New entrants in cat-prone areas ‘burning’ independent agents

New entrants in cat-prone areas ‘burning’ independent agents | Insurance Business

New entrants in cat-prone areas ‘burning’ independent agents

Managing rates in catastrophe-prone areas is extremely challenging. Being cost-competitive in coastal markets with significant wind and storm surge exposures requires enormous expertise, underwriting knowledge and access to historical data.

SageSure Insurance Managers is one such firm that targets America’s most challenging markets. It relies entirely on working with insurance agency partners in catastrophe-prone areas to place high-risk property insurance.

After a relatively benign catastrophe period post-Hurricane Sandy and prior to 2017, lots of opportunistic carriers saw coastal catastrophe-exposed markets as ripe for business. Specialty firms like SageSure suddenly faced competition from a lot of new entrants and independent agents were bombarded with options. This is a cyclical trend, which doesn’t always end well for the broker and end-consumer, according to Terry McLean, CEO and co-founder of SageSure Insurance Managers.

“A common trend we’ve seen in catastrophe-prone areas is new entrants coming into the market and competing primarily on price. They charge a low price to try and win market share but when they realize their loss experience isn’t as good as they want it to be and their catastrophe exposure is driving up their reinsurance costs, they increase their rates dramatically. We call it burning their way into the market,” McLean told Insurance Business.

This is a real challenge for independent agents with clients in catastrophe-prone areas, McLean explained. A key value proposition of the independent agent is the promise of the trusted and stable relationship. If new carriers offer low rates, then dramatically increase their rates, and then exit the market, the agents effectively get “burned” over and over again.

“This ‘burning the market’ trend sometimes works in our favor and sometimes works against us,” McLean commented. “We consider ourselves a specialist in catastrophe-exposed markets. We’re well-known and highly regarded by our producers, so they know we’re not going to cause them problems. However, when we try to enter new areas, agents are sometimes skeptical about working with a new partner because they’ve been burned so many times.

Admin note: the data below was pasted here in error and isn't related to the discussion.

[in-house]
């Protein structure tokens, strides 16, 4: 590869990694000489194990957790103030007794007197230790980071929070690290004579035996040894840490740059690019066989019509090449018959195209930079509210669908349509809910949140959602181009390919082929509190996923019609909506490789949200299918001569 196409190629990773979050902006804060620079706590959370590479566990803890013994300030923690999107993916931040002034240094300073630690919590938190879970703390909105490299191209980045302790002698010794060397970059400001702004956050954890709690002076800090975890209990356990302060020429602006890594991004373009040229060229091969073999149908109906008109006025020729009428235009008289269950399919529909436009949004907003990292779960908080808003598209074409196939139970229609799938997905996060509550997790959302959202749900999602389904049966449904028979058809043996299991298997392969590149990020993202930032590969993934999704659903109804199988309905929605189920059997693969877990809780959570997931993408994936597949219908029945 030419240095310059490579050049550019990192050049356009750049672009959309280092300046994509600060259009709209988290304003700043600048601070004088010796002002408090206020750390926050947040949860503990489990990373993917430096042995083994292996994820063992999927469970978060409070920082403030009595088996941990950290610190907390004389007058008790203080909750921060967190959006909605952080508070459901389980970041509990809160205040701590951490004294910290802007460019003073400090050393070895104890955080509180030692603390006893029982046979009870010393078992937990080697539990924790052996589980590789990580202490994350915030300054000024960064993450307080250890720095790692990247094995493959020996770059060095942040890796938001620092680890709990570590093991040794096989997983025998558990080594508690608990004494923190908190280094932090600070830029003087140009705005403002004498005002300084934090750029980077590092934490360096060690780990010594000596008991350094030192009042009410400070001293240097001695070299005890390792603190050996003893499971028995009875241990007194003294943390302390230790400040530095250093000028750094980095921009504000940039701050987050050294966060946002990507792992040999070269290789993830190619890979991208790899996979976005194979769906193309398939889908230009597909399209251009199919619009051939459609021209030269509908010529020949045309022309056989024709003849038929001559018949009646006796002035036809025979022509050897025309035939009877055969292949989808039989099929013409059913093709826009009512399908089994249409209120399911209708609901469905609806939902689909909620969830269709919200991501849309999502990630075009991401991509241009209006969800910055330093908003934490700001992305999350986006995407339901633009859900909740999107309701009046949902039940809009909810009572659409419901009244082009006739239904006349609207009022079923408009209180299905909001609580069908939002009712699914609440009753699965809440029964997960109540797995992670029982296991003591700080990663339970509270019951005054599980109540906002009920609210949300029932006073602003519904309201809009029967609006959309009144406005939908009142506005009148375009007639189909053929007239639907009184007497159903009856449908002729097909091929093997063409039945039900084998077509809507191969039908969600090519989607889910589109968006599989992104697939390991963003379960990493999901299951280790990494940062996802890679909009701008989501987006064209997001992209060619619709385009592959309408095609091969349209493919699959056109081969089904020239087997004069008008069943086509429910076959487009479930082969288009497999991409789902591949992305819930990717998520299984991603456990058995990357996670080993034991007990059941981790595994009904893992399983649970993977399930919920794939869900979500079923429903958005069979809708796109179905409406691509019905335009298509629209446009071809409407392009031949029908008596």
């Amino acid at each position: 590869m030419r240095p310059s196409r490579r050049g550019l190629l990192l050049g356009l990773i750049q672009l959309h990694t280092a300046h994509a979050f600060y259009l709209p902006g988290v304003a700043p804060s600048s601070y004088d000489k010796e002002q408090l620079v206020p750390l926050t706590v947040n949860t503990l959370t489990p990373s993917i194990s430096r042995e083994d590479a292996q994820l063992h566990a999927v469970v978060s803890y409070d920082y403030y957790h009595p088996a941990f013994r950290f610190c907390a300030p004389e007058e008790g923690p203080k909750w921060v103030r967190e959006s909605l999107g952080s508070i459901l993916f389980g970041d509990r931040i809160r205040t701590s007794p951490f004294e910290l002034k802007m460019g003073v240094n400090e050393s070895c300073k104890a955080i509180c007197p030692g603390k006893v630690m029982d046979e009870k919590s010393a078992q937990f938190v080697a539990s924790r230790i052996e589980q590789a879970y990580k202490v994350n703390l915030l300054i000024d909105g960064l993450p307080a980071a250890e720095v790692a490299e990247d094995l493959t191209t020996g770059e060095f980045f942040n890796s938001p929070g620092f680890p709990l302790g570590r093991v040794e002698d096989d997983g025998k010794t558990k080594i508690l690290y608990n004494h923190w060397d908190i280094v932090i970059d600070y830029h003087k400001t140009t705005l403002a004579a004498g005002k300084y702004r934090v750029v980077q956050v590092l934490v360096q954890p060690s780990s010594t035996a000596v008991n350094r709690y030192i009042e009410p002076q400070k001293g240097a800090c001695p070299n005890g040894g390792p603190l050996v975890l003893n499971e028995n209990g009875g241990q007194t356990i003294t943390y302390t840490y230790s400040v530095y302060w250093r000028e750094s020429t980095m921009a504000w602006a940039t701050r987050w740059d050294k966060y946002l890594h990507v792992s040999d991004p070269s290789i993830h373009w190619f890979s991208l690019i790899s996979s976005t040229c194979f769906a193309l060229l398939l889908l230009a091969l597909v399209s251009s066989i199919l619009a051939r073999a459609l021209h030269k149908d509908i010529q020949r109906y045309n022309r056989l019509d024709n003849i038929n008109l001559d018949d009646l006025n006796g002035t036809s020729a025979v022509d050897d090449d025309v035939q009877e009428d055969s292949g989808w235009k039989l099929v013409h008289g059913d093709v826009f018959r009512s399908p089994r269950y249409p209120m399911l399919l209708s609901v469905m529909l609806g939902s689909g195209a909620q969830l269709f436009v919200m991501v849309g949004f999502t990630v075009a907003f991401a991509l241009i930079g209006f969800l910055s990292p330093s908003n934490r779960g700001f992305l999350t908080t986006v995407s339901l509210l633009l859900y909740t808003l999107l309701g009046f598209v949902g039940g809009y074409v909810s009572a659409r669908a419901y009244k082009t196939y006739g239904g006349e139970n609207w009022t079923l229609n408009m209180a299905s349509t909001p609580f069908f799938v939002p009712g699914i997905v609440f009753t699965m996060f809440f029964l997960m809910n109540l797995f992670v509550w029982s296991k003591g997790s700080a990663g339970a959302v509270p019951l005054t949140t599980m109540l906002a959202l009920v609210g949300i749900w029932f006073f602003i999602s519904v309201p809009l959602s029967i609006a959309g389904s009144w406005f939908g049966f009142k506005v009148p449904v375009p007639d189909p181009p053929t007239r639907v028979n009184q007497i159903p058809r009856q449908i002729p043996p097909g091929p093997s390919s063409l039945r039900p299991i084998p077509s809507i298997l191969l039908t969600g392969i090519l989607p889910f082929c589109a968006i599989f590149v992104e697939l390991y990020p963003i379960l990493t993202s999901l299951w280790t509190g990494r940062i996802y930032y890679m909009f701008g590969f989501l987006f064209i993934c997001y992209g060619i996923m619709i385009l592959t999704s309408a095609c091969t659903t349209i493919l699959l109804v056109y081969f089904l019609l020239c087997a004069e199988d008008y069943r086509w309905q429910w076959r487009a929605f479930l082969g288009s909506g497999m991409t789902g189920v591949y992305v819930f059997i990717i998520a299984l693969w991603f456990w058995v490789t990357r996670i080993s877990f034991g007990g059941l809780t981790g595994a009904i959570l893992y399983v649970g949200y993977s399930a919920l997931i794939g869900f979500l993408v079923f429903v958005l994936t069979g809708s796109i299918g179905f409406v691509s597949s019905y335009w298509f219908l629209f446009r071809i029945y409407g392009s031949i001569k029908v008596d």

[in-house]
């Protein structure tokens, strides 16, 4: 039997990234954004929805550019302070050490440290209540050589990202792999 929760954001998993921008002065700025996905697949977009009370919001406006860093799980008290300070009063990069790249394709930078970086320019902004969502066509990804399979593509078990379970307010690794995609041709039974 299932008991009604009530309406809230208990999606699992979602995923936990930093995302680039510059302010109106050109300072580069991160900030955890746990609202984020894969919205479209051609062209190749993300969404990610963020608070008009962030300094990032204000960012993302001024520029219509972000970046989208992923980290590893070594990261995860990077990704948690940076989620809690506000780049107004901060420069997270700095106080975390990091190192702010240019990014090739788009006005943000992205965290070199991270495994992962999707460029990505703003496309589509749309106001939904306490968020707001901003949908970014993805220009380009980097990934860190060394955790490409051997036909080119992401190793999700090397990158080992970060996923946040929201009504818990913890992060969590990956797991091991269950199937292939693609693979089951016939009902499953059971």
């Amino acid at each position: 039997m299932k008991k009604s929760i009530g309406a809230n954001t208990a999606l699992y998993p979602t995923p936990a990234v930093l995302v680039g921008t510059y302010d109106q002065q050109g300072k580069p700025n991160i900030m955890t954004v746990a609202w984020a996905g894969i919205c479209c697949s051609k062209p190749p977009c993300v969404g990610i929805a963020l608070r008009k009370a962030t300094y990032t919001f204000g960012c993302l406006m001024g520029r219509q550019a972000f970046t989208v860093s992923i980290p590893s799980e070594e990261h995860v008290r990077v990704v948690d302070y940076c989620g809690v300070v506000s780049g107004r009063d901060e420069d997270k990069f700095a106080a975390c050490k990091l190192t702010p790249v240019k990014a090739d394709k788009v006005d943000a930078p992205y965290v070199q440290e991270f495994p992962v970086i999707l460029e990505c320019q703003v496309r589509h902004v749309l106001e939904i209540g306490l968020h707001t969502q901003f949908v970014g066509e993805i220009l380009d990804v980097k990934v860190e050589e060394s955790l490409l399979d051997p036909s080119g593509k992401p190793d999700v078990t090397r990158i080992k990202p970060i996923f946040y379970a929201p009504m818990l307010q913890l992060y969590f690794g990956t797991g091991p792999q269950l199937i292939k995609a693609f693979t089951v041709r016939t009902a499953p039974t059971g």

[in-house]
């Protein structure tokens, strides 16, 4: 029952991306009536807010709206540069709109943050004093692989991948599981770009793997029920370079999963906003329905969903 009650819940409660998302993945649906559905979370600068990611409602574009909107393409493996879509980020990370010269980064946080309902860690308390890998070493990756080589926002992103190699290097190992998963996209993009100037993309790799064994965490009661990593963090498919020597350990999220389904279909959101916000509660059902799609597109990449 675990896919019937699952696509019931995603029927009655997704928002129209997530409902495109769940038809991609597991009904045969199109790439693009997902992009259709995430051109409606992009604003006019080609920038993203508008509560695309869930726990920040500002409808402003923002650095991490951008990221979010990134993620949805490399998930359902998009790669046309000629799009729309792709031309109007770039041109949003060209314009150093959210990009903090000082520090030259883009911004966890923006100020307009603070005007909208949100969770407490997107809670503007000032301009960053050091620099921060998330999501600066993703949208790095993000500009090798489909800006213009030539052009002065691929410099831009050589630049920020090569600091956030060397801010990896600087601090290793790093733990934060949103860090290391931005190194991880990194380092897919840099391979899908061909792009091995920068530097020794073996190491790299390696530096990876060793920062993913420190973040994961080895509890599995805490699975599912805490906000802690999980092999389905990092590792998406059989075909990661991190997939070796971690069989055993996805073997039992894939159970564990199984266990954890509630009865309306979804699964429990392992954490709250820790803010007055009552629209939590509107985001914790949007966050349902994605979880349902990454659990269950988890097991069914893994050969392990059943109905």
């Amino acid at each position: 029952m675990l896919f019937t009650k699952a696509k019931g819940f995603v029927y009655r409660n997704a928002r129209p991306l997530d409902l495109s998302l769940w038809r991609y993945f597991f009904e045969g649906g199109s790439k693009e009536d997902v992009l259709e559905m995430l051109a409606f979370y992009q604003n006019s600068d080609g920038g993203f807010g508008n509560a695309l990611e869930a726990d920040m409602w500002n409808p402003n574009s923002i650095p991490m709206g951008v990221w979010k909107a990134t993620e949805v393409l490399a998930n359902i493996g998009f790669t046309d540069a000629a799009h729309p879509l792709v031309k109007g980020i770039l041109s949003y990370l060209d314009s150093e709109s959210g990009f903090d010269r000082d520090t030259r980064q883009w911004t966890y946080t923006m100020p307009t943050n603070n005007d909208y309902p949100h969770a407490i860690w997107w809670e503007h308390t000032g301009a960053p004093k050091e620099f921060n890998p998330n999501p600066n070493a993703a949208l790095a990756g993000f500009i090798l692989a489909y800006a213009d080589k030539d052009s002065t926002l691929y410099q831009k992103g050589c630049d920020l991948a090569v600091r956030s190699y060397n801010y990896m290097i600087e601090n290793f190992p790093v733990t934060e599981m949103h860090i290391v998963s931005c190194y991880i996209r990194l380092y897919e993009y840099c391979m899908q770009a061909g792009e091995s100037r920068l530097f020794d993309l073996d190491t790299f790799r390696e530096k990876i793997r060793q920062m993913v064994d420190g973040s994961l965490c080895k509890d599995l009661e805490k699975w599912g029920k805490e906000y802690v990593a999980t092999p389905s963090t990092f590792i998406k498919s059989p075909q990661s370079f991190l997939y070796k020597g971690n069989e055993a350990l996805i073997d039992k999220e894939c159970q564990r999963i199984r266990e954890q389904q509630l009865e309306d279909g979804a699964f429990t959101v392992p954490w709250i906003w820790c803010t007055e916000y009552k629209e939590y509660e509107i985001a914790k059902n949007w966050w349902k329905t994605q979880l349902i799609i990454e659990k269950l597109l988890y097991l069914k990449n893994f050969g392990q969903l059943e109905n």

“Independent agents have all these new carriers knocking on their door and unless there’s a compelling reason to work together, they’re increasingly rejecting the business. This is part of the problem and is creating a bit of a vicious cycle. The new entrants can’t get the business, so the only way they can attract is with rates, which are often unsustainably low. Once they start writing business, they realize their prices are too low to make return targets or to pay for losses and reinsurance, so they end up in a bad place.”

While this is a common problem in catastrophe-prone markets, it doesn’t mean independent agents should ignore competition around price. Rather, they should be careful about “selecting partners who are aligned with their goal,” according to McLean. Successful business could take some digging by the agent to work out why and how one carrier is charging seemingly lower rates.

“Agents can ask how one carrier is able to defy the rest of the market and charge a lower price. If their answer is simply that they want to offer a lower price, then that’s not good enough in and of itself,” McLean added. “The track record of lots of new entrants is that they don’t have much market data upon entry, so they’re taking their best stab and charging a low price without having historical experience. There’s a relatively decent chance that if their prices seem way lower than the rest of the market … where there’s smoke, there’s fire.”